As per statistics of December 2021, around 300 private sector hospitals across Punjab are registered with the Sehat card while the number of public sector hospitals is a mere 13. Now the total number of hospitals has reached 525. The disparity between the public and private sector hospitals is evident from the disproportionate Sehat Card revenue/share distribution among the public sector hospitals in comparison with the private hospitals.
As per a proposal, the revenue at public hospitals would be utilised mainly for salaries of staff, repair and development funds. In contrast, the revenue/profit at private hospitals is being shared exclusively between consultants and the health facilities. This imbalance has led to shifting of Sehat card patients from the public hospitals to the private ones. A corrupt mafia that shifts patients from public to private hospitals is already working and Sehat card scheme, which lacks checks and balances for the private sector, has added fuel to fire. The public hospital consultants also allegedly perform procedures of the Sehat card holders in private hospitals.
Another issue is that the private hospitals refuse admissions to low-package Sehat card specialties and prefer admission to the ones that may bring more profits. There are reports that private hospitals charge extra money, more than the designated package, in the name of hoteliering/extra disposables costs or consultant fee, especially regarding patients requiring gynaecology/cardiology and cardiac surgical treatment. This is easy to do as there is a lack of proper guidelines provided to the patients for reporting such anomalies to the authorities.
Lack of control for the treatment of the card holders is also witnessed at most private hospitals, not only in major cities but also in far-flung districts of Punjab like DG Khan, Bhakkar, Layyah etc where there is virtual absence of regulatory control of the Punjab Healthcare Commission.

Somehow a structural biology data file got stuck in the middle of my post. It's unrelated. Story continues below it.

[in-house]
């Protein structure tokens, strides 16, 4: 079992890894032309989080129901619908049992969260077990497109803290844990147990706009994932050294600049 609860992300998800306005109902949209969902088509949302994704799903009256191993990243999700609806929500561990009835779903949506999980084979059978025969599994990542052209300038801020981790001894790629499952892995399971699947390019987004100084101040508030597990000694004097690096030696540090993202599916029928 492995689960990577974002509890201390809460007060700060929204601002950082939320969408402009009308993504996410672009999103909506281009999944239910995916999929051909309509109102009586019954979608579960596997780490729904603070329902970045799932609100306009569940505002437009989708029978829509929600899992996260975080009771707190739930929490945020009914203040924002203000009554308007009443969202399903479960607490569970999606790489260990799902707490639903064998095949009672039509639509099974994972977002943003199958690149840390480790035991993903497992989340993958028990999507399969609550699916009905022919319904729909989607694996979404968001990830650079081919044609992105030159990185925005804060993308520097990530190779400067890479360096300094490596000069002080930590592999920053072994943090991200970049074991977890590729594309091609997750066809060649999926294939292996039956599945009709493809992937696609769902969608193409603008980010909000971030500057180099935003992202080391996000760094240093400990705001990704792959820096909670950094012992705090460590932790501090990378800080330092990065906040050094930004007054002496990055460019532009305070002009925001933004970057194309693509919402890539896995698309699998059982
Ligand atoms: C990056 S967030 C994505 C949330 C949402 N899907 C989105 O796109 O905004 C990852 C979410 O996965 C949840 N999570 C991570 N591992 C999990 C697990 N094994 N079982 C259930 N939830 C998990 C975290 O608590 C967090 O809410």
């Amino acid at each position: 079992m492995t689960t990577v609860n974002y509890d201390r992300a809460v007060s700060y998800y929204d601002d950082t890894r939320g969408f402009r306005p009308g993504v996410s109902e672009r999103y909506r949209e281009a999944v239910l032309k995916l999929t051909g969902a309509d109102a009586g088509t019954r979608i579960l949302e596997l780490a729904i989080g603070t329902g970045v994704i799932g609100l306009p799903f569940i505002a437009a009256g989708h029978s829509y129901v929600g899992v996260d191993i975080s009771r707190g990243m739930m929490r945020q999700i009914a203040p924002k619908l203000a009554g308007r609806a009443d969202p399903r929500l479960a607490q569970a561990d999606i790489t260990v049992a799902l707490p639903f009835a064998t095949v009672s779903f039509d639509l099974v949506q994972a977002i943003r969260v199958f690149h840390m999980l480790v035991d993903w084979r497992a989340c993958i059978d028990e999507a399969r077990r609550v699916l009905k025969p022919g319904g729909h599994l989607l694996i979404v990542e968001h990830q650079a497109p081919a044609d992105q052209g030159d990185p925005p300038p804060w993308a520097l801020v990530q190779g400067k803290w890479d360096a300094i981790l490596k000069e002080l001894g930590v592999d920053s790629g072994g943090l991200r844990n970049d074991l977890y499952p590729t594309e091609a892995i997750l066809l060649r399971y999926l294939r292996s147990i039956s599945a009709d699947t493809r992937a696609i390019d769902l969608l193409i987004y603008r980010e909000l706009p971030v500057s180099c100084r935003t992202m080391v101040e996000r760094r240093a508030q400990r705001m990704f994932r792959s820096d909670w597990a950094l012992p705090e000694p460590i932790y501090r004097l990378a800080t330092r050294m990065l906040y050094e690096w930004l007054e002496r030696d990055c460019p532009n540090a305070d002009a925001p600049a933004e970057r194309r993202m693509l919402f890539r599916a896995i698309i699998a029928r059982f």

The operators’ credentials in most of the places are questionable. There is no clinical audit of the procedures performed by the healthcare commission or the insurance company. No proper procedure details are provided to the patients. In cases of cardiology procedures at private hospitals, the patients have been denied access to the CD recording. Most junior consultants are performing most sensitive and high-tech procedures beyond their capability.
On the other hand, the insurance company is entertaining the reimbursement claims without asking for procedure break-up. The hospitals are not asked for the equipment details or consultants/hospital share percentage.
Punjab Health Initiative Management Company (PHIMC) Chief Executive Officer Dr Ali Razaq, who is overseeing the Sehat Card scheme, claims that the issues surfacing in implementation of the programme are being addressed.
He says a summary has been recently dispatched to the chief minister to review the share distribution formula to the doctors of the government hospitals in order to pay them more for treating the card holders.
“We have also called a meeting of senior doctors from all over the Punjab province to seek their input to understand the loopholes or the problems the patients were facing to get treatment free under the scheme.”
Mr Razaq says the authorities are also in contact with the insurance company to rectify the deficiencies or improve the premium system. The hospitals will be asked to generate bills with separate details of the medicines used under the Sehat card, lab charges and other expenses and provide a copy to the patients as well, he says.
Published in Dawn, February 19th, 2022